Combining Random Forests and a Signal Detection Method Leads to the Robust Detection of Genotype-Phenotype Associations
Citable Link (URL):http://resolver.sub.uni-goettingen.de/purl?gs-1/17504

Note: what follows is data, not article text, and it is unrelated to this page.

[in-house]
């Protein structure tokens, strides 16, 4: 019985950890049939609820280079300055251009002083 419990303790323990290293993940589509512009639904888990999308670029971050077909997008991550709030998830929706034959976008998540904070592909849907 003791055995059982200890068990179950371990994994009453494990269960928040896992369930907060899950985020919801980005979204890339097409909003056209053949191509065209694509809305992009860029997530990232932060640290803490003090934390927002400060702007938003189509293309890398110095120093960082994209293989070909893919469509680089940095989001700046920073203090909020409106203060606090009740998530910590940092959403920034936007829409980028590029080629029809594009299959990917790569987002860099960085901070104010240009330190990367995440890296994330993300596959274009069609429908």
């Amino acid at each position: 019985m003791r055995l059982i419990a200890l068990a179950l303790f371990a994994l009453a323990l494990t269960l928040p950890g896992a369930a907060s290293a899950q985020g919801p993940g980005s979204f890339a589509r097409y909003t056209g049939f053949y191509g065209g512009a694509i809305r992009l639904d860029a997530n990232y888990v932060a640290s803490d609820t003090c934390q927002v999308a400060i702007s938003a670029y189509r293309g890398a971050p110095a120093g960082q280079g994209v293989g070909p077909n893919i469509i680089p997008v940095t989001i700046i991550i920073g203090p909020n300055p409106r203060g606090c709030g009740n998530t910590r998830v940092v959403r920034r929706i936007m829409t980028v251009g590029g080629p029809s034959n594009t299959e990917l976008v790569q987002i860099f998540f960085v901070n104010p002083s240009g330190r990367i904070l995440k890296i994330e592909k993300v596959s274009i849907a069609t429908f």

Genome wide association studies (GWAS) are a well established methodology to identify genomic variants and genes that are responsible for traits of interest in all branches of the life sciences. Despite the long time this methodology has had to mature the reliable detection of genotype–phenotype associations is still a challenge for many quantitative traits mainly because of the large number of genomic loci with weak individual effects on the trait under investigation. Thus, it can be hypothesized that many genomic variants that have a small, however real, effect remain unnoticed in many GWAS approaches. Here, we propose a two-step procedure to address this problem. In a first step, cubic splines are fitted to the test statistic values and genomic regions with spline-peaks that are higher than expected by chance are considered as quantitative trait loci (QTL). Then the SNPs in these QTLs are prioritized with respect to the strength of their association with the phenotype using a Random Forests approach. As a case study, we apply our procedure to real data sets and find trustworthy numbers of, partially novel, genomic variants and genes involved in various egg quality traits.
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